Indicate how this room is protected from fire by choosing a value (Sprinkler, No Sprinkler, etc) from the validating Fire Protection Types table.

Room Pressurization Type

Indicate the room pressure (positive, negative, neutral) for this room by choosing a value from the validating Healthcare Room Pressure Types table.

For examples of room pressures in medical settings, see room pressure.

Zone Code

If you have developed zones, you can connect the room to a zone by choosing the zone in which the room is located from the validating Zones table.

If you have a license for the Emergency Preparedness application, you may have used the Draw Zones task to represent zones with polylines on the floor plan. In this case, the Zones table will already contain zone records and the zones will be associated with building and floors. If you already have Zone records created with Emergency Preparedness, access these validating records when completing the Zone Code field of Room records so that you can assign your rooms to zones.

Ligature Risk Type

Indicate the level of supervision that patients in this room require in order to avoid ligature risk (self-harm from hanging or strangulation).

Choose a value from the validating Ligature Risk Types table.

Healthcare Occupancy Type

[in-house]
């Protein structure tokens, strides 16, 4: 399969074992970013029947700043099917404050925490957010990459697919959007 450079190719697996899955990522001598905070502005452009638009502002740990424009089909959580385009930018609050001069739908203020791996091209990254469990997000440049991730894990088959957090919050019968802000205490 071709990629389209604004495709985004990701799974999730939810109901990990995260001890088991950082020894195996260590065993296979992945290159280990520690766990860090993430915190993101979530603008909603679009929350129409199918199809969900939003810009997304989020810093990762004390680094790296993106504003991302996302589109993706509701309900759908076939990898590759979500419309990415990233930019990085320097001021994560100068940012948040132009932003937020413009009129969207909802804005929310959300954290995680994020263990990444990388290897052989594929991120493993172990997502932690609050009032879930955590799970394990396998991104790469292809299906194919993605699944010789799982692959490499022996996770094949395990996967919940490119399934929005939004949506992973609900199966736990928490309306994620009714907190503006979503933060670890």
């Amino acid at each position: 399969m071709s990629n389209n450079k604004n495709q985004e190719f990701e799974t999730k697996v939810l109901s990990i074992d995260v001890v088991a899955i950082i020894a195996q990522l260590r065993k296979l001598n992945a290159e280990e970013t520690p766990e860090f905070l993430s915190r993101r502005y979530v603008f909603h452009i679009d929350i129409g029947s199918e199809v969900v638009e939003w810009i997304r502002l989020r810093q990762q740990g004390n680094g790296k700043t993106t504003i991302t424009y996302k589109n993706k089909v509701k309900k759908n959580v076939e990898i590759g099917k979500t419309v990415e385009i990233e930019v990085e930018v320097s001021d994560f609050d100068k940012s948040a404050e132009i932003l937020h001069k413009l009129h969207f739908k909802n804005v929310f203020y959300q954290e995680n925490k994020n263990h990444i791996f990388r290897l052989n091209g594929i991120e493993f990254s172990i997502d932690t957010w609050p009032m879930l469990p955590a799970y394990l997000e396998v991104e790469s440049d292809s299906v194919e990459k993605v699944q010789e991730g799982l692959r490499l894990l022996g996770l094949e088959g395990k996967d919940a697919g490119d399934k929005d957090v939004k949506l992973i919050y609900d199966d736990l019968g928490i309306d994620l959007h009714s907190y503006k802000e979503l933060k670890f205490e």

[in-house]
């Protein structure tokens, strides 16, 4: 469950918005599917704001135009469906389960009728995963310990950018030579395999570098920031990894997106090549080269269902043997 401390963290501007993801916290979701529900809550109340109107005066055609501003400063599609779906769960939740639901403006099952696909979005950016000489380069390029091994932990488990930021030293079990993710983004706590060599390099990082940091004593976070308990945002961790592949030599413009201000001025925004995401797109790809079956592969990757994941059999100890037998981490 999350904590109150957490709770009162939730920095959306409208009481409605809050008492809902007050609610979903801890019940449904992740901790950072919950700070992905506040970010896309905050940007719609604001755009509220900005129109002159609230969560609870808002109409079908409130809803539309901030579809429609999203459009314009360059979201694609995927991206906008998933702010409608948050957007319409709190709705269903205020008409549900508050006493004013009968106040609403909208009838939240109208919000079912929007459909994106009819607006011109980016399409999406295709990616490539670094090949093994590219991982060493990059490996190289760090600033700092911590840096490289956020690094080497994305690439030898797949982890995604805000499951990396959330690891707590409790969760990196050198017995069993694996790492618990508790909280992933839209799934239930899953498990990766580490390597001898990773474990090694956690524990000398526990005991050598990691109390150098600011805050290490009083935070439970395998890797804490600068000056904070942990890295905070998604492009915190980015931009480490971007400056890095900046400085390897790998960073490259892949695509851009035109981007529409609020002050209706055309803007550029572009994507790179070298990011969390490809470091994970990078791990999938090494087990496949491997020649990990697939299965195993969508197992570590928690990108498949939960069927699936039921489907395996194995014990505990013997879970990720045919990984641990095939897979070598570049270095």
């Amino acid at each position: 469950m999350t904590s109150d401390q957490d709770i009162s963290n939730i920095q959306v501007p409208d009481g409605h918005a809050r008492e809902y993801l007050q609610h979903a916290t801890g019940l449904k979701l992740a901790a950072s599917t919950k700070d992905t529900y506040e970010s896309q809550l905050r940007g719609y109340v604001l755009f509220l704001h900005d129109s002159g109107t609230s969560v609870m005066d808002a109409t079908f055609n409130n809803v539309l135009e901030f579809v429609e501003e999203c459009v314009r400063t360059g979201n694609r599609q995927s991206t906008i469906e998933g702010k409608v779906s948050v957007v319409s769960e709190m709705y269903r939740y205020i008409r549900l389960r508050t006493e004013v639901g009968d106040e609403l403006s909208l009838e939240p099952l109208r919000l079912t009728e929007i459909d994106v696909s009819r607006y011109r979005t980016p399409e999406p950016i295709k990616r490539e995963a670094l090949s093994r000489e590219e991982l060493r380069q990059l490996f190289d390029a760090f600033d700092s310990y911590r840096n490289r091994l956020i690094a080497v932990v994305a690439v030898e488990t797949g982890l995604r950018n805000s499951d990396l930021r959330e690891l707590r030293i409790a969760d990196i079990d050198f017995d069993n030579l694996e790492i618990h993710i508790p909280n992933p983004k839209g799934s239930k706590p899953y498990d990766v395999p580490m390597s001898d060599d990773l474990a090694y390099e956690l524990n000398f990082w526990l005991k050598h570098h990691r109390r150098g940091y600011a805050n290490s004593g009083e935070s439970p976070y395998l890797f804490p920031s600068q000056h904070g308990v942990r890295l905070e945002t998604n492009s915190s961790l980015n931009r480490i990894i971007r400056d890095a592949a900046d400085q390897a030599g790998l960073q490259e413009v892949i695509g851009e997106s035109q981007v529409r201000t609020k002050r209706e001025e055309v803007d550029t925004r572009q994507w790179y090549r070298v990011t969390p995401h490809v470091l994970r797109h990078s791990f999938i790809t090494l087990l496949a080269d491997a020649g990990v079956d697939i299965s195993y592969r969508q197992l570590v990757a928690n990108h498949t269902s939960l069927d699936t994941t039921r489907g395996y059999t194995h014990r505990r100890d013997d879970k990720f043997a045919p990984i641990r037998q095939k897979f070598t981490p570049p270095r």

Indicate the type of occupancy. This is handy for specifying occupancy types as defined by NFPA (National Fire Protection Association), such as Ambulatory, Business, or Healthcare.

Choose a value from the validating Healthcare Occupancy Types table.

Secured Room?

Not everyone has access to this room; for example, it requires a key card.

Floor Location Name

If you have developed a floor's locations (such as wings, annexes, or towers) using the Healthcare Locations table, select the location in which this room is located.

 

 

  1. 3.    Room Pressure

In healthcare settings, room pressure is important for containing disease and providing patient safety. Providing positive and negative pressure rooms requires specialized construction and climate control equipment. For example, a minimum of 12 air-flow changes each hour must be maintained in order to sustain the desired environment; depending on the size and purpose of the room, more may be necessary.

Positive pressure rooms maintain a higher pressure inside the treated area than that of the surrounding environment. In positive pressure rooms, air can leave the room without circulating back in so that any airborne particle that originates in the room will be filtered out. and germs, particles, and other potential contaminants will not enter the room. Examples of positive pressure rooms in healthcare settings are:

  • rooms housing patients with compromised immune systems
  • rooms that must maintain a specific type of atmosphere, such as nurseries
  • in vitro fertilization labs
  • operating theatres

In contrast, a negative pressure room uses lower air pressure to allow outside air into the segregated environment. This traps and keeps potentially harmful particles within the negative pressure room by preventing internal air from leaving the space. Negative pressure rooms in medical facilities isolate patients with infectious conditions (AIIR) and protect people outside the room from exposure. Examples of negative pressure rooms are:

  • waiting areas, especially in emergency rooms
  • triage areas
  • bathrooms
  • AIIR (airborne infection isolation rooms) used for isolating patients with contagious, airborne diseases
  • autopsy and dark rooms
  • soiled laundry areas
  • decontamination spaces